LED grow lights are fairly new to the cannabis growing world, but they have become extremely popular over the last few years with their ability to produce excellent yields while staying cool and using a practical amount of electricity. With a high quality LED grow light and an average-to-good grow, you can expect yields of about 0.5 to 1g/watt.
The ultimate yield depends a lot on strain and grow ability, in addition to the quality of the lamp itself, but that's a good guideline for most models. For example, a 200W LED (200W true power draw, not an "equivalent" wattage) would yield around 100-200 grams on average, or 3.5 to 7 ounces.
Today's LED models are much better for growing cannabis than the ones available even a few years ago. Many modern lamps are full spectrum or "wideband" spectrum (instead of only red and blue light diodes, which generate a bluish purple light and are occasionally called "blurples"). Full spectrum light is easier on the eyes and including at least some amount of green light to blurples usually leads to healthier growth. Other spectrum colors like red, far red, and infrared are important for the budding/flowering stage. LED producers have created customized lenses to aim light directly to the plants and enhance penetration, resulting in bigger yields for the same amount of light compared to older models. There are also various form factors, with everything from the casing to the size of the diodes varying from model to model.
There are 3 major types of LEDs that are most often utilized for growing marijuana. Each type of model has its pros and cons, so there isn't yet a "best" LED type. Some are better for some situations than others.
1. Spread Style
Many smaller LEDs are spread out over a large space. Examples of this design include Quantum Boards, Rack and "Spider style" LED grow lights.
The name "Quantum Board LED grow light" emerged from Horticulture Lighting Group, though the term is now occasionally used for any LED in this design. They tend to have relatively low wattage diodes which are spread out over a large area on a board. These are becoming more popular lately, and seem to give particularly good results for the amount of wattage used.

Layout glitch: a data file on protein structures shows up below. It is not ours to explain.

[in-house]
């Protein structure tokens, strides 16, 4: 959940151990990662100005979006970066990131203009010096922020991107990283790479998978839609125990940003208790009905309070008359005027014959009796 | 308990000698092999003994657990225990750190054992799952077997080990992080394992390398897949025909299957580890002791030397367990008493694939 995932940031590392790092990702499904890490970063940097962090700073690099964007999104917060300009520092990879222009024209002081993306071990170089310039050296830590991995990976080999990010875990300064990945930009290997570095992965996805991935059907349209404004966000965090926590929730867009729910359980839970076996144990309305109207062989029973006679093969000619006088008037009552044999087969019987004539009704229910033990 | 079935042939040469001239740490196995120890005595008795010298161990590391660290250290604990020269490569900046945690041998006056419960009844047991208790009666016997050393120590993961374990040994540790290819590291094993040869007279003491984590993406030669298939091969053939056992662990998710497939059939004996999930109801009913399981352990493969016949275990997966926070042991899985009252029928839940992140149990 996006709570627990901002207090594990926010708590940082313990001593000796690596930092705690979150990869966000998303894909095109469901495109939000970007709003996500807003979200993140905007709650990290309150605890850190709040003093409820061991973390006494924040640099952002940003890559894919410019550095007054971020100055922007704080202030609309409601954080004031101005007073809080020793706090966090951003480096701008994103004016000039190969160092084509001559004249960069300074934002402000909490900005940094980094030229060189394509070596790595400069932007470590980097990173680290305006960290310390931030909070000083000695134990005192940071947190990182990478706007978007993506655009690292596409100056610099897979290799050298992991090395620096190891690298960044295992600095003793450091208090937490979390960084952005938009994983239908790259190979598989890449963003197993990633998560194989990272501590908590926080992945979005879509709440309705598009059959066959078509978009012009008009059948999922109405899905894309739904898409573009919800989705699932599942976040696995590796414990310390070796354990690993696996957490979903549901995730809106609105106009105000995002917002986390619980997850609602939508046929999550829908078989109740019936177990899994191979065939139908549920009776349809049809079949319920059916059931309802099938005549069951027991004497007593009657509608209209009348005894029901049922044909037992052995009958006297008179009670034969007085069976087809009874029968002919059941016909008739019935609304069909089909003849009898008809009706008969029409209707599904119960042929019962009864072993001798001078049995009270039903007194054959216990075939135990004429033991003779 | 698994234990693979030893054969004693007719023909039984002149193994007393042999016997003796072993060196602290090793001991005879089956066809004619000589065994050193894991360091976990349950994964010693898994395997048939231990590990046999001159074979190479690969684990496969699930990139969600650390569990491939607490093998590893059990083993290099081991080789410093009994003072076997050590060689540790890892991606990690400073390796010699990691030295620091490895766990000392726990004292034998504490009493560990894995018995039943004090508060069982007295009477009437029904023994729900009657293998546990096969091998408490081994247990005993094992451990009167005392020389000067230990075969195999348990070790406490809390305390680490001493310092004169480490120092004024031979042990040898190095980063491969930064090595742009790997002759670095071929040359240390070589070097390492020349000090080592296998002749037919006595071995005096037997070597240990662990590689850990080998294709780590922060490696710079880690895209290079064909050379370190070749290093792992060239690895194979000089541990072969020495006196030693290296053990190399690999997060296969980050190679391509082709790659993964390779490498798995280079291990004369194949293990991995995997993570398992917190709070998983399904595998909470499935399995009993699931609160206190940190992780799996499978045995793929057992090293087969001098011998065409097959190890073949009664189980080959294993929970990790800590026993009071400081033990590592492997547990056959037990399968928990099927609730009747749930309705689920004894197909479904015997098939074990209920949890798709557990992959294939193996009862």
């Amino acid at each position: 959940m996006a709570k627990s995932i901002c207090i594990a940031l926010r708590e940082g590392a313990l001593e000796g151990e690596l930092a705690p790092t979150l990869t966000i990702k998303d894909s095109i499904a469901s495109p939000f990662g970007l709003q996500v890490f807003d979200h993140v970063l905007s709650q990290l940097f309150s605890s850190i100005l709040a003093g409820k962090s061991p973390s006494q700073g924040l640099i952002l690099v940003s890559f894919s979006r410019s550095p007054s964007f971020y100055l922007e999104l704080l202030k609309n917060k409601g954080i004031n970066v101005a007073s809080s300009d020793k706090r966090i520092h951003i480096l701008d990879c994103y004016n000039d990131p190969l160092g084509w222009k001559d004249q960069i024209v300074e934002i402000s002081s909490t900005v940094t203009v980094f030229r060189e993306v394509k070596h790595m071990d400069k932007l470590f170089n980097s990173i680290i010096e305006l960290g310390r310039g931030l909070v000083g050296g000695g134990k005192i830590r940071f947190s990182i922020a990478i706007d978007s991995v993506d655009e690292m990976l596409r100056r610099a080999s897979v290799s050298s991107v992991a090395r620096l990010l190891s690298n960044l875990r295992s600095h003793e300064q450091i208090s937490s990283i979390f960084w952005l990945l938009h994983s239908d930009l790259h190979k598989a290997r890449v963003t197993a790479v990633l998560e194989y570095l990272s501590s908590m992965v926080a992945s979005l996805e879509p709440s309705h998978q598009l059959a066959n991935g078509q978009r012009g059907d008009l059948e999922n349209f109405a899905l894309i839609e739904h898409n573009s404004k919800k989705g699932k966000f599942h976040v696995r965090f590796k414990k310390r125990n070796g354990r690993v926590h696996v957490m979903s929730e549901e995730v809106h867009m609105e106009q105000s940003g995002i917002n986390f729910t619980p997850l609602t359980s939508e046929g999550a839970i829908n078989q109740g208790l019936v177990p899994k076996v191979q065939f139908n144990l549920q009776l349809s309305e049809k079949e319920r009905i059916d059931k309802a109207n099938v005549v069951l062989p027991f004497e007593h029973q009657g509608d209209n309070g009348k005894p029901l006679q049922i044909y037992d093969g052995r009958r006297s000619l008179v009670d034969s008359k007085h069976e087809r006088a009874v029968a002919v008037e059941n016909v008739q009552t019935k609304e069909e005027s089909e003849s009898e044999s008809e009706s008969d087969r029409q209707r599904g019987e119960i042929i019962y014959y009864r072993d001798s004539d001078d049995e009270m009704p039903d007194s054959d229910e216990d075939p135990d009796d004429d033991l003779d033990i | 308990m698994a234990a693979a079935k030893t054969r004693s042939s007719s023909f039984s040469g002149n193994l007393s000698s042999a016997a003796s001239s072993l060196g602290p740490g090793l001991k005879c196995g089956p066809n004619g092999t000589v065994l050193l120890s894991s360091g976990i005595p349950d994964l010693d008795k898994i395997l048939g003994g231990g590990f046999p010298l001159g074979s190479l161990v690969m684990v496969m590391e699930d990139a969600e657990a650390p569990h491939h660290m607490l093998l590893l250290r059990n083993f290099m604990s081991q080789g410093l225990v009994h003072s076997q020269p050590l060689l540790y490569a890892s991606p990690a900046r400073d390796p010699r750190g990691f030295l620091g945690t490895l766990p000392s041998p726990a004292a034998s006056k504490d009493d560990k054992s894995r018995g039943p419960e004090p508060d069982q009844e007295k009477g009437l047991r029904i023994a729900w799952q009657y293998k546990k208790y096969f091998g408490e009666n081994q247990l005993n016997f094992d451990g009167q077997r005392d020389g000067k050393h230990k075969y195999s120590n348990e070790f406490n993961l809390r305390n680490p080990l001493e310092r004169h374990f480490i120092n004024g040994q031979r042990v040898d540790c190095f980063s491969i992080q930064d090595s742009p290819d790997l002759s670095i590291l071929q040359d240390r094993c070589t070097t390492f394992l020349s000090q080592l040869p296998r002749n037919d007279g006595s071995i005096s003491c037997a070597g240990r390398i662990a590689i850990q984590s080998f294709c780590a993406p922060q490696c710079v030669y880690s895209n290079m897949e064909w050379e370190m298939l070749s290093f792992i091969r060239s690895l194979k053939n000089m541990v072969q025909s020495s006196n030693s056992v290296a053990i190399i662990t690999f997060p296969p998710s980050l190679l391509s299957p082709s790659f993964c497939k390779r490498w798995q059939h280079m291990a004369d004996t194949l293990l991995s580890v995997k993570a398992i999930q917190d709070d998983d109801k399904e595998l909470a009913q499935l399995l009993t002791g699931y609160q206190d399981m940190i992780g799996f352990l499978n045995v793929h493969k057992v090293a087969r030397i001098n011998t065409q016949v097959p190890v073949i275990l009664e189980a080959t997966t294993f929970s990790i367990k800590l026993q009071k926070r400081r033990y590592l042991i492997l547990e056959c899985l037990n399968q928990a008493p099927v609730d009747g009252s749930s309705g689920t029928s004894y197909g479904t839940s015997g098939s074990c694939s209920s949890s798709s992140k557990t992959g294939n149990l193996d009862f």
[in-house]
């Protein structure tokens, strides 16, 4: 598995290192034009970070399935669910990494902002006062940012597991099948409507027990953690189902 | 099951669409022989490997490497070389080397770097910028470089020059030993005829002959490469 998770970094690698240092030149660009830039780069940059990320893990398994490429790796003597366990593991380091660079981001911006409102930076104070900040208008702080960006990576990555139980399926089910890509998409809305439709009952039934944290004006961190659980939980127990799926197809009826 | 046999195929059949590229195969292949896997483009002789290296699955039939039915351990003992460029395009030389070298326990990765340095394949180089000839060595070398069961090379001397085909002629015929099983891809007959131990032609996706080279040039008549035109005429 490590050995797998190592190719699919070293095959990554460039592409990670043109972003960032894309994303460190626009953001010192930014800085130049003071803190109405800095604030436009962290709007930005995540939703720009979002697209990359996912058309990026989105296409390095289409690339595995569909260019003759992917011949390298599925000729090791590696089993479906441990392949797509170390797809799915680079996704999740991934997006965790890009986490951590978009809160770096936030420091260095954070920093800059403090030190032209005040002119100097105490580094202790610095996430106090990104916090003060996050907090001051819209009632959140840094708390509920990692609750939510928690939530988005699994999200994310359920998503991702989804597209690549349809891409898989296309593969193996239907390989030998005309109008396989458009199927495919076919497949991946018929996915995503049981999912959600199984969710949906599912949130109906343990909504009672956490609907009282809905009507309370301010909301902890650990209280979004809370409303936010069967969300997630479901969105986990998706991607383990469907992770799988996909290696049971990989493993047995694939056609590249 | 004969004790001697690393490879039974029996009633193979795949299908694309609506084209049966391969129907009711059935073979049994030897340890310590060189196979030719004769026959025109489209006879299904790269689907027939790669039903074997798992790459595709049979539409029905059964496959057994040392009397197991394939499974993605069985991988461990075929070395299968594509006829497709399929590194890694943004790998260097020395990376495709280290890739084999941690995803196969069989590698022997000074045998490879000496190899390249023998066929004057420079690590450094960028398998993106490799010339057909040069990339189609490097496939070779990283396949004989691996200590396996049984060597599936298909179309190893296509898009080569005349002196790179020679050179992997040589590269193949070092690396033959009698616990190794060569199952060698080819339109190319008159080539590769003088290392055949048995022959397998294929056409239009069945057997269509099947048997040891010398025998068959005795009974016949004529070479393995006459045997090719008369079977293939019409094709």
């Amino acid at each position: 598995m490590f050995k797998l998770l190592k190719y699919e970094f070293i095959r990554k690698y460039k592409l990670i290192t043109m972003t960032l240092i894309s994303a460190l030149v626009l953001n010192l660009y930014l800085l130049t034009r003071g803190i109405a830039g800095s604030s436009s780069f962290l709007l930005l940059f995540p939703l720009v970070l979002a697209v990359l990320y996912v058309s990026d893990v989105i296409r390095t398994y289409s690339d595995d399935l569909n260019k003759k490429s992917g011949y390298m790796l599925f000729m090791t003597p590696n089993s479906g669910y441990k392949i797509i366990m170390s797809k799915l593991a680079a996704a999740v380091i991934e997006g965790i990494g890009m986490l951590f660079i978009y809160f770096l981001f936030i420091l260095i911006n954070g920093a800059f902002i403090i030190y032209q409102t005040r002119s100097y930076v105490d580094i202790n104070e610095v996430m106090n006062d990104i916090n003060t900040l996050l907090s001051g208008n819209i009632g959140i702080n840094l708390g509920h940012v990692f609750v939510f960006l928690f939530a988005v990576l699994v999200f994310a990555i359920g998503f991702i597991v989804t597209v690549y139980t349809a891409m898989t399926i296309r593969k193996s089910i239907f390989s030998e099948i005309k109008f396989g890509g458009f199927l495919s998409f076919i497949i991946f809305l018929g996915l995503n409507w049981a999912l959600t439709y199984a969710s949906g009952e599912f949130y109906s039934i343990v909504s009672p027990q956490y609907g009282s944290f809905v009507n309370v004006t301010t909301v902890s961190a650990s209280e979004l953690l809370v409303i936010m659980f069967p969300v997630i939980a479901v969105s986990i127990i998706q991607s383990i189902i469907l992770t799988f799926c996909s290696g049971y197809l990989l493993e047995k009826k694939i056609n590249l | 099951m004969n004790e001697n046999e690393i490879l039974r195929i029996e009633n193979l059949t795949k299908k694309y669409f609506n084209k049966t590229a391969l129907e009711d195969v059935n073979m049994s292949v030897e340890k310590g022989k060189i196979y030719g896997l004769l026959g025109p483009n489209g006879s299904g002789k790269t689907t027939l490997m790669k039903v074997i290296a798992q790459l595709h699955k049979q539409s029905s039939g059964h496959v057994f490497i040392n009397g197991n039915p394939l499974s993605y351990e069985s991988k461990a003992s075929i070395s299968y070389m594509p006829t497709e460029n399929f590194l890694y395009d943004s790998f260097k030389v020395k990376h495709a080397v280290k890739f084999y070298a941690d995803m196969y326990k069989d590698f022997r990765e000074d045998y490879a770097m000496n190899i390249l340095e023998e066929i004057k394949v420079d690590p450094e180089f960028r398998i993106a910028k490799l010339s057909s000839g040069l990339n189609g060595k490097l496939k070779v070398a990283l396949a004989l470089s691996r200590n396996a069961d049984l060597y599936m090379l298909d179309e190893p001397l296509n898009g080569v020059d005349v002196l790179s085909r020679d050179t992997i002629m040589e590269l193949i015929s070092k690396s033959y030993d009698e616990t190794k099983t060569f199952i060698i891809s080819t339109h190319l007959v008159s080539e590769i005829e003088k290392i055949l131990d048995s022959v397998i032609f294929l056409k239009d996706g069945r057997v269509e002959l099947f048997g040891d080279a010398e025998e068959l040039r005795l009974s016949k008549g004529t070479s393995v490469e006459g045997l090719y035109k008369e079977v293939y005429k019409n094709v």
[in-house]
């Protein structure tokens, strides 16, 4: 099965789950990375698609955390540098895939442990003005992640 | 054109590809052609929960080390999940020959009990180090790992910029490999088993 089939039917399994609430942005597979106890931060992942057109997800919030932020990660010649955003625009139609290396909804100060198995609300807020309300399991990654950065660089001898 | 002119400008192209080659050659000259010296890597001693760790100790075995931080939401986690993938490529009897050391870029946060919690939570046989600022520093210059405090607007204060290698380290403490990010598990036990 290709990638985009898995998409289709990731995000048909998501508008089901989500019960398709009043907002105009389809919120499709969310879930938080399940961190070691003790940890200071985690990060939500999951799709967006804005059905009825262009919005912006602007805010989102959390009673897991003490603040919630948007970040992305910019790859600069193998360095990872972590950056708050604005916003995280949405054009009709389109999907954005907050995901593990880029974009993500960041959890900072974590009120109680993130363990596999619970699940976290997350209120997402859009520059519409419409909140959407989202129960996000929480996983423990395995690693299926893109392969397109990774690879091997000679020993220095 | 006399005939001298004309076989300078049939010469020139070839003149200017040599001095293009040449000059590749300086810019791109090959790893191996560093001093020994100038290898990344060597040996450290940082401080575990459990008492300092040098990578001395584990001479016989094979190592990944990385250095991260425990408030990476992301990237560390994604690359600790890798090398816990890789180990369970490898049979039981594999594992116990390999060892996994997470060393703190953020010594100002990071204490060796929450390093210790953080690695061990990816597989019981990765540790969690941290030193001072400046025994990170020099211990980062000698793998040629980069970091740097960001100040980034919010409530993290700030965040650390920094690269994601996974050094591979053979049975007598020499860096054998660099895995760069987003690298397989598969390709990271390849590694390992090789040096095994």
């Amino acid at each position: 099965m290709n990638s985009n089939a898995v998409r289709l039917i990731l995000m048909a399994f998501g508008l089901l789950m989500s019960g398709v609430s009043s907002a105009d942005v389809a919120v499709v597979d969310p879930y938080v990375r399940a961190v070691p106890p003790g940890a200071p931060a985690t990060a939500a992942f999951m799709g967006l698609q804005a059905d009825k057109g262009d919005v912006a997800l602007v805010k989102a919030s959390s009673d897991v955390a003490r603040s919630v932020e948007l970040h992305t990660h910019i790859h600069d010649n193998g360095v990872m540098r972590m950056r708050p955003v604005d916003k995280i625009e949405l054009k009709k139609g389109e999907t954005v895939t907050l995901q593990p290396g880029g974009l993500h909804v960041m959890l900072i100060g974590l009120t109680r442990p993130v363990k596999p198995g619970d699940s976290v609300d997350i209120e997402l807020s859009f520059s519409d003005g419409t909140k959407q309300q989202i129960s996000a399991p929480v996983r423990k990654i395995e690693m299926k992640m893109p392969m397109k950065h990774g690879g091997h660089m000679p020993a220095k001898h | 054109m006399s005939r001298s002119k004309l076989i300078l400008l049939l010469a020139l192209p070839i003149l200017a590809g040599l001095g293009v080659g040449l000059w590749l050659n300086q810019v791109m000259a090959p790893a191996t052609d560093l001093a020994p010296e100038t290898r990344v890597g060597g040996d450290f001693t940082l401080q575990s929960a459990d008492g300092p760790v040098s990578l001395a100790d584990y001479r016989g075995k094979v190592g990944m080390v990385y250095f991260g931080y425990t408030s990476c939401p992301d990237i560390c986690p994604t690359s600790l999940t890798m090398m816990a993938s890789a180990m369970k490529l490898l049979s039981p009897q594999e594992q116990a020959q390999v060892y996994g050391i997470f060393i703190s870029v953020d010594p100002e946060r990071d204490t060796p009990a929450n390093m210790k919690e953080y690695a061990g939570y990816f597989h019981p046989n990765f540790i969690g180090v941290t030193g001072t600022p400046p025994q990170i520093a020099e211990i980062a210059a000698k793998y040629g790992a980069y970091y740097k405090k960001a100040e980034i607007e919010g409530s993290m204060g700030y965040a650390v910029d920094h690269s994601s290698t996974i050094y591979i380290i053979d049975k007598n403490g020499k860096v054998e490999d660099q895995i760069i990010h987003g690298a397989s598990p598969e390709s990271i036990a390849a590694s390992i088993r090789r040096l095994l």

The "spider style" LEDs are similar to Quantum Boards in that the individual diodes are spread out and tend to be on the smaller side, but they are set on a panel with "arms" like a spider as opposed to a solid board. One very popular example is the SPYDRx line of LED lights. These generally have an incredibly high price, however growers that use them swear they get better outcomes than any other type of LED grow light.
2. Traditional Panel
The conventional panel LEDs have small to medium wattage diodes and the lamps have a tendency to be more compact. Most LED grow lights offered today are in this style. They are sort of halfway between a Quantum Board and a COB Style light, with a mix of components from both.
3. COB Style
These grow lights use huge COB (Chip on Board) LED "bulbs". Each COB is incredibly bright and intense because they contain several LED chips in a small area. COBs generate more powerful light than other types of LEDs, and each COB uses a significant amount of electricity.
Instead of having dozens of small diodes, COB style LED grow lights typically just have a handful of huge COBs, each with strong lenses to direct the light down into the plant. These are quickly gaining in popularity and are known for having deep penetration into the plant canopy.
It's also common to see LED grow lights that just have one COB per lamp. These make it easy to spread out your light over a grow area, one lamp at a time. Sometimes referred to as "AutoCOBs". Some LED grow lights have a single COB LED. Multiple units can be spread out as needed.
Each COB has its own spectrum, so you can make a customized spectrum for your plants by combining several AutoCOBs with each other. They are very configurable if you have an abnormally shaped grow area, or want to be able to accommodate various plants of different sizes at the same time.Some COB LED grow lights can be connected to normal light sockets.
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